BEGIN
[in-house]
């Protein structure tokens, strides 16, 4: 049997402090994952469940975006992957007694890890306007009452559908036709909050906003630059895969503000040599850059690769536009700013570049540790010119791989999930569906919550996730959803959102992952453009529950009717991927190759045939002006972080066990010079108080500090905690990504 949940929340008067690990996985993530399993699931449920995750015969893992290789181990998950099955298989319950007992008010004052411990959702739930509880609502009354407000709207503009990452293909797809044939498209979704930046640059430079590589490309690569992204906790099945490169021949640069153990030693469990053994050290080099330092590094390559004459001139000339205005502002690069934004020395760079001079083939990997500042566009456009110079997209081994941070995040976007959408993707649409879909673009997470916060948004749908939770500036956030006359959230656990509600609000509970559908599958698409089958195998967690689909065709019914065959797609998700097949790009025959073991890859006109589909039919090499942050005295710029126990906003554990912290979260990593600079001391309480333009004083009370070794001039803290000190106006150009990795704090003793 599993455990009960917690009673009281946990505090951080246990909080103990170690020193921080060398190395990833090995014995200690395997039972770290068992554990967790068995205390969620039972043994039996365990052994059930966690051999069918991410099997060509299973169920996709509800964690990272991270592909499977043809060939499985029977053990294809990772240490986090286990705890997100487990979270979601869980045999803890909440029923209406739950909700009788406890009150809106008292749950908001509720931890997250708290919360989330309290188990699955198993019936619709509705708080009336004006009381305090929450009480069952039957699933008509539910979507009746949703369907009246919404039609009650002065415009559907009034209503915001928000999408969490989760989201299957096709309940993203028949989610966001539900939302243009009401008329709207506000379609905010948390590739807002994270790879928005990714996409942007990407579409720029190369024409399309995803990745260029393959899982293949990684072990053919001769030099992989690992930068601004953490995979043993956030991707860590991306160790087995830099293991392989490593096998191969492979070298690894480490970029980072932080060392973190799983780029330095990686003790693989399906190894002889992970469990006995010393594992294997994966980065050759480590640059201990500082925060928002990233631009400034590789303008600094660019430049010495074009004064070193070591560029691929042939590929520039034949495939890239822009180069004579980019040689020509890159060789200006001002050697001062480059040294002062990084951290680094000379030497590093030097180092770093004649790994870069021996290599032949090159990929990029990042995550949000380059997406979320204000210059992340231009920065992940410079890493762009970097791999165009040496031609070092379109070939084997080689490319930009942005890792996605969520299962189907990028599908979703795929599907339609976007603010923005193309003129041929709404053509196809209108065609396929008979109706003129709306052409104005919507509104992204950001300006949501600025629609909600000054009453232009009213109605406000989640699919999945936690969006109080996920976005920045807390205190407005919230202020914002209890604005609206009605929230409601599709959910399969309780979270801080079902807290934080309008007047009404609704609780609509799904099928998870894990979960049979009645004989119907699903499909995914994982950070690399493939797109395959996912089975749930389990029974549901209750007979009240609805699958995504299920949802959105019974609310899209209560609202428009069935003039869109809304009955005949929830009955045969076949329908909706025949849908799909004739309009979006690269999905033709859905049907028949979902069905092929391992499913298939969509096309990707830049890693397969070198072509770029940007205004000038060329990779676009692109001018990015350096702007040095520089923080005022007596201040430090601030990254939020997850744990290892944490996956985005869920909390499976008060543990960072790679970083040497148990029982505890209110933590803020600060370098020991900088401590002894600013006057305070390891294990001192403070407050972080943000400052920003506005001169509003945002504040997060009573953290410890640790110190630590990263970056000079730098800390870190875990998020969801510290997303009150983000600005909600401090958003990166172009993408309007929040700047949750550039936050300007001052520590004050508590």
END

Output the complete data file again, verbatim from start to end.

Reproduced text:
[in-house]
């Protein structure tokens, strides 16, 4: 049997402090994952469940975006992957007694890890306007009452559908036709909050906003630059895969503000040599850059690769536009700013570049540790010119791989999930569906919550996730959803959102992952453009529950009717991927190759045939002006972080066990010079108080500090905690990504 949940929340008067690990996985993530399993699931449920995750015969893992290789181990998950099955298989319950007992008010004052411990959702739930509880609502009354407000709207503009990452293909797809044939498209979704930046640059430079590589490309690569992204906790099945490169021949640069153990030693469990053994050290080099330092590094390559004459001139000339205005502002690069934004020395760079001079083939990997500042566009456009110079997209081994941070995040976007959408993707649409879909673009997470916060948004749908939770500036956030006359959230656990509600609000509970559908599958698409089958195998967690689909065709019914065959797609998700097949790009025959073991890859006109589909039919090499942050005295710029126990906003554990912290979260990593600079001391309480333009004083009370070794001039803290000190106006150009990795704090003793 599993455990009960917690009673009281946990505090951080246990909080103990170690020193921080060398190395990833090995014995200690395997039972770290068992554990967790068995205390969620039972043994039996365990052994059930966690051999069918991410099997060509299973169920996709509800964690990272991270592909499977043809060939499985029977053990294809990772240490986090286990705890997100487990979270979601869980045999803890909440029923209406739950909700009788406890009150809106008292749950908001509720931890997250708290919360989330309290188990699955198993019936619709509705708080009336004006009381305090929450009480069952039957699933008509539910979507009746949703369907009246919404039609009650002065415009559907009034209503915001928000999408969490989760989201299957096709309940993203028949989610966001539900939302243009009401008329709207506000379609905010948390590739807002994270790879928005990714996409942007990407579409720029190369024409399309995803990745260029393959899982293949990684072990053919001769030099992989690992930068601004953490995979043993956030991707860590991306160790087995830099293991392989490593096998191969492979070298690894480490970029980072932080060392973190799983780029330095990686003790693989399906190894002889992970469990006995010393594992294997994966980065050759480590640059201990500082925060928002990233631009400034590789303008600094660019430049010495074009004064070193070591560029691929042939590929520039034949495939890239822009180069004579980019040689020509890159060789200006001002050697001062480059040294002062990084951290680094000379030497590093030097180092770093004649790994870069021996290599032949090159990929990029990042995550949000380059997406979320204000210059992340231009920065992940410079890493762009970097791999165009040496031609070092379109070939084997080689490319930009942005890792996605969520299962189907990028599908979703795929599907339609976007603010923005193309003129041929709404053509196809209108065609396929008979109706003129709306052409104005919507509104992204950001300006949501600025629609909600000054009453232009009213109605406000989640699919999945936690969006109080996920976005920045807390205190407005919230202020914002209890604005609206009605929230409601599709959910399969309780979270801080079902807290934080309008007047009404609704609780609509799904099928998870894990979960049979009645004989119907699903499909995914994982950070690399493939797109395959996912089975749930389990029974549901209750007979009240609805699958995504299920949802959105019974609310899209209560609202428009069935003039869109809304009955005949929830009955045969076949329908909706025949849908799909004739309009979006690269999905033709859905049907028949979902069905092929391992499913298939969509096309990707830049890693397969070198072509770029940007205004000038060329990779676009692109001018990015350096702007040095520089923080005022007596201040430090601030990254939020997850744990290892944490996956985005869920909390499976008060543990960072790679970083040497148990029982505890209110933590803020600060370098020991900088401590002894600013006057305070390891294990001192403070407050972080943000400052920003506005001169509003945002504040997060009573953290410890640790110190630590990263970056000079730098800390870190875990998020969801510290997303009150983000600005909600401090958003990166172009993408309007929040700047949750550039936050300007001052520590004050508590």